With Mercedes locking out the front row yet again at the Spanish GP, Hamilton is in with a great chance to edge closer to Schumacher’s win record unless his teammate takes the fight to him on Sunday. Max Verstappen might also be in with a chance if Redbull have a strategy masterstroke up their sleeves yet again. Racing Point would not rule themselves out from an unlikely podium but they will have to work for it.

*The Grid:

Hamilton                     Bottas

Verstappen               Perez

Stroll                             Albon

Sainz                             Norris

Leclerc                        Gasly

Vettel                           Kvyat

Ricciardo                    Raikkonen

Ocon                             Magnussen

Grosjean                     Russell

Latifi                             Giovinazzi

*Subject to change after investigation of a turn 2 incident between Kvyat and Magnussen

 

 

Spanish Grand Prix: Hamilton scorches to the top in FP2 as Ricciardo and Grosjean impress

Under the scorching hot Barcelona weather, it was Lewis Hamilton who topped the time sheets with a 1:16:883. His teammate Valtteri Bottas finished in P2 (+0.287) behind. It seems like normal service is resumed for the Mercedes team after locking out the top two earlier in the day.

The temperature at the Circuit de Catalunya increased by three degrees celsius by the time FP2 came around which made tyre degradation key to every teams’ running plans. The track temperature was so high that running through sector three would put a much more significant level of load through the rear tyres and push the soft compounds out of their optimum operating window. It was likely we would see slower times than earlier in the day.

Thus, teams took this time to work out the delta between the medium and hard compounds. The question on everybody’s lips will be whether the top teams will risk running the hard compound tyres in Q2. This session was critical to figuring these questions out.

Red Bull had a bitter-sweet session in which Max Verstappen finished P3 (+0.821) ahead of both Mercedes drivers. However, Alexander Albon continued to struggle, only good enough for P13. Verstappen was able to reduce the deficit to Mercedes by a tenth however it seems a little farfetched to think that the Red Bull will be able to challenge the Mercedes going into Saturday.

Daniel Ricciardo finished another impressive P4 as the Australian continues to impress in that ever-improving Renault. If they can make it through to Q3 on the harder compound tyres, do not count out the Honey Badger to make a massive impression in this race. Esteban Ocon finished in P9 (+1.420) but given the young Frenchman’s ability to make the one stop work at Silverstone, expect him to be a factor in a race that is expecting high temperatures and high degradation.

Daniel Ricciardo (AUS) Renault F1 Team RS20.
Spanish Grand Prix, Friday 14th August 2020. Barcelona, Spain.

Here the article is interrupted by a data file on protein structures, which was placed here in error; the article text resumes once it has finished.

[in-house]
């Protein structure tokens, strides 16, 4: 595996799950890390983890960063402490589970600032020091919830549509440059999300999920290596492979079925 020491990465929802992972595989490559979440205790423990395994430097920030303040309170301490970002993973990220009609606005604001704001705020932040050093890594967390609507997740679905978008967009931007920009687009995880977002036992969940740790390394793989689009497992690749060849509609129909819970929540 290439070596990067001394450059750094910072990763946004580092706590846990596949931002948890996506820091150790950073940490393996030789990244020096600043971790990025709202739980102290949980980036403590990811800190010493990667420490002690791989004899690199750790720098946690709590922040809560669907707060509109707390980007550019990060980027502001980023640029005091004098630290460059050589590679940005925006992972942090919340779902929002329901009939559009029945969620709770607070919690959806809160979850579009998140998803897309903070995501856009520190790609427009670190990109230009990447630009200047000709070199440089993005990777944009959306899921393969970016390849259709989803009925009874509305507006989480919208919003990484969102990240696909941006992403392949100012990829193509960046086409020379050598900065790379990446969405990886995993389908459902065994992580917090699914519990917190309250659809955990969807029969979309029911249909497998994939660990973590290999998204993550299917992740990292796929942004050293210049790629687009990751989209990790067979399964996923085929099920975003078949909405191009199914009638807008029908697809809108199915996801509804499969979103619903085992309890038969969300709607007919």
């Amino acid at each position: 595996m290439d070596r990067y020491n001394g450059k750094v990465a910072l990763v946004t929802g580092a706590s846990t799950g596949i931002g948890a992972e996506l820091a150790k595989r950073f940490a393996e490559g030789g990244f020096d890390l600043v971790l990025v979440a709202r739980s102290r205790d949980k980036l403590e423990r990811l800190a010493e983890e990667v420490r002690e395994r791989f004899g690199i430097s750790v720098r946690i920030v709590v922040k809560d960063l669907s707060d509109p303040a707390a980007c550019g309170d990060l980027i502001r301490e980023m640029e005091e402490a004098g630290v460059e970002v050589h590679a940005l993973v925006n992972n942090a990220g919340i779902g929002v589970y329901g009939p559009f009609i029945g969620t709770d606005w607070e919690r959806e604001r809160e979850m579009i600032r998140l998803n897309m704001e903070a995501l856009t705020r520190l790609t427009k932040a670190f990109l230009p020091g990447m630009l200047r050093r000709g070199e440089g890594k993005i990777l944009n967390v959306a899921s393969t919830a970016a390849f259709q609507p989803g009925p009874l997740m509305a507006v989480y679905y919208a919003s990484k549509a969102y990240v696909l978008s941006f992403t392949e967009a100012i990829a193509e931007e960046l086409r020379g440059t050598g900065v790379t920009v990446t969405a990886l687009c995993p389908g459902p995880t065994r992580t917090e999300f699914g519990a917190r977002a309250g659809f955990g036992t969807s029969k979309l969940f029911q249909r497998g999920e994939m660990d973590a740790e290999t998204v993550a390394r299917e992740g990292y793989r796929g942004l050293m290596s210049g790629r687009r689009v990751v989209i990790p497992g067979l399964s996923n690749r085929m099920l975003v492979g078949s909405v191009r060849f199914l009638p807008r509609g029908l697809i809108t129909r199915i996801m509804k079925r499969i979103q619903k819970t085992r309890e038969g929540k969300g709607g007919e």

Haas will be extremely pleased with their performance this weekend with a surprising time set by Romain Grosjean in P5 (+ 1.250). We saw earlier in FP1, the Frenchman setting a similar time good enough for P6. His session ended ten minutes before the end with a mechanical issue. Whether P5 is representative of their true pace or a sign of their nearest rivals sandbagging before qualifying, it remains to be seen. But it will be a positive sign for the American team who have regularly missed out on Q2 this season. Kevin Magnussen struggled down in P16 (+1.878) but will be eager to replicate his teammates impressive pace.

McLaren began the session testing some parts on the bargeboard of Lando Norris’s car. However, they will be worried about the sudden drop in pace over the past few races. Perhaps the new bargeboard will help in the high-speed corners later in the weekend but a P7 (+1.331) for Sainz and a P14 (+1.623) for Norris leaves a lot of room for improvement.

Likewise, Racing Point had a difficult day with Sergio Perez in P8 (+1.410) while Lance Stroll was down in P11 (+1.474). However, Perez will be happy to outperform his teammate in both sessions the weekend he returns after suffering mild symptoms of COVID-19. As the controversy of the Racing Point break-ducts consume the discourse off-track they may be pleased that it will distract from their on-track plateau in performance. However, I expect Racing Point to be up there with Renault vying for a Q3 slot.

Alpha Tauri had a decent day in which Pierre Gasly finished P10 (+1.429) ahead of Danil Kvyat in P15 (+1.759). The Russian once again struggled to find pace in the car and had further frustrations when the Williams of Nicholas Latifi blocked him going into turn 2. The team have shown signs of improvement in the races and so may choose to run the harder compound in Q2 to start on an alternate strategy.

Alfa Romeo finished with Raikkonen in P17 (+2.017) and Giovinazzi in P18 (+2.081). Though they were a few tenths faster than their nearest rivals Williams.

Rounding out the final two places were the Williams drivers, Nicholas Latifi in P19 (+2.272) and George Russell P20 (+2.508). The Canadian will be happy to outperform his highly rated teammate going into Saturday. However, it seems to be the young British driver’s tendency to deliver a lap time out of nowhere when it comes to qualifying and so will be ready to achieve his fifth Q2 appearance in a row.

While the Mercedes lock out the top two positions the fight for best of the rest will be captivating to watch. Ricciardo and Grosjean are showing glimpses of brilliance. Leclerc is still outperforming that Ferrari and Carlos Sainz will be eager to put on a good performance at his home race in order to reverse his run of bad luck.